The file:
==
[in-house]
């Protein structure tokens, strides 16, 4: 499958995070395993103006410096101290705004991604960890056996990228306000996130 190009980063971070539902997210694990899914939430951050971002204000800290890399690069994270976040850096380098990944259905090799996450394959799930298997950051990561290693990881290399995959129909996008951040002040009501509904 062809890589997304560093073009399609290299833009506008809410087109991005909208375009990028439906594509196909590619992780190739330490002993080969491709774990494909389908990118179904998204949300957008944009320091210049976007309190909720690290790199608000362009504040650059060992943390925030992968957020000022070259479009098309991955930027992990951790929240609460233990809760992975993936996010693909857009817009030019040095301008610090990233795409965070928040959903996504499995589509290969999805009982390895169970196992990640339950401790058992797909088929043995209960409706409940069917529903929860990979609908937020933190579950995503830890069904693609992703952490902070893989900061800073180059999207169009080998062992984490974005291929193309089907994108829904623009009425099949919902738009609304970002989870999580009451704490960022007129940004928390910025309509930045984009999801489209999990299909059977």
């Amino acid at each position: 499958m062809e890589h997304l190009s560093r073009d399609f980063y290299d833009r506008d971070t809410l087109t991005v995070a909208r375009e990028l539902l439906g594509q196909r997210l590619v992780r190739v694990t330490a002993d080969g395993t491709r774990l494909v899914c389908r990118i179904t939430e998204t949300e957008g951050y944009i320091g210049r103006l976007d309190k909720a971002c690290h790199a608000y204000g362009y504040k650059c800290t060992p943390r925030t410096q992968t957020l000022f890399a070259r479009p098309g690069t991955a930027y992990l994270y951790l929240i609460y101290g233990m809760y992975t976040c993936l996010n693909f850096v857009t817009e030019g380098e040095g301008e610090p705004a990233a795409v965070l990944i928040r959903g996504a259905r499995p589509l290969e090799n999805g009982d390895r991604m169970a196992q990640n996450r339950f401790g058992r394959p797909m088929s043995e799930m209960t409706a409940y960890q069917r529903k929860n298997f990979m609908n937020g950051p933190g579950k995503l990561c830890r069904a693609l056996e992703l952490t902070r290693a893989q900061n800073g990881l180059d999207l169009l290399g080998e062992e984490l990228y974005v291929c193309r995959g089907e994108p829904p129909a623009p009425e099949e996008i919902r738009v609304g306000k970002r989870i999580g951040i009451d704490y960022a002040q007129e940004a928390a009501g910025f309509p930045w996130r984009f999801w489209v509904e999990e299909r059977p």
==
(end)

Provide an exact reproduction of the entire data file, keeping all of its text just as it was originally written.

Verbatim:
[in-house]
């Protein structure tokens, strides 16, 4: 499958995070395993103006410096101290705004991604960890056996990228306000996130 190009980063971070539902997210694990899914939430951050971002204000800290890399690069994270976040850096380098990944259905090799996450394959799930298997950051990561290693990881290399995959129909996008951040002040009501509904 062809890589997304560093073009399609290299833009506008809410087109991005909208375009990028439906594509196909590619992780190739330490002993080969491709774990494909389908990118179904998204949300957008944009320091210049976007309190909720690290790199608000362009504040650059060992943390925030992968957020000022070259479009098309991955930027992990951790929240609460233990809760992975993936996010693909857009817009030019040095301008610090990233795409965070928040959903996504499995589509290969999805009982390895169970196992990640339950401790058992797909088929043995209960409706409940069917529903929860990979609908937020933190579950995503830890069904693609992703952490902070893989900061800073180059999207169009080998062992984490974005291929193309089907994108829904623009009425099949919902738009609304970002989870999580009451704490960022007129940004928390910025309509930045984009999801489209999990299909059977």
């Amino acid at each position: 499958m062809e890589h997304l190009s560093r073009d399609f980063y290299d833009r506008d971070t809410l087109t991005v995070a909208r375009e990028l539902l439906g594509q196909r997210l590619v992780r190739v694990t330490a002993d080969g395993t491709r774990l494909v899914c389908r990118i179904t939430e998204t949300e957008g951050y944009i320091g210049r103006l976007d309190k909720a971002c690290h790199a608000y204000g362009y504040k650059c800290t060992p943390r925030t410096q992968t957020l000022f890399a070259r479009p098309g690069t991955a930027y992990l994270y951790l929240i609460y101290g233990m809760y992975t976040c993936l996010n693909f850096v857009t817009e030019g380098e040095g301008e610090p705004a990233a795409v965070l990944i928040r959903g996504a259905r499995p589509l290969e090799n999805g009982d390895r991604m169970a196992q990640n996450r339950f401790g058992r394959p797909m088929s043995e799930m209960t409706a409940y960890q069917r529903k929860n298997f990979m609908n937020g950051p933190g579950k995503l990561c830890r069904a693609l056996e992703l952490t902070r290693a893989q900061n800073g990881l180059d999207l169009l290399g080998e062992e984490l990228y974005v291929c193309r995959g089907e994108p829904p129909a623009p009425e099949e996008i919902r738009v609304g306000k970002r989870i999580g951040i009451d704490y960022a002040q007129e940004a928390a009501g910025f309509p930045w996130r984009f999801w489209v509904e999990e299909r059977p």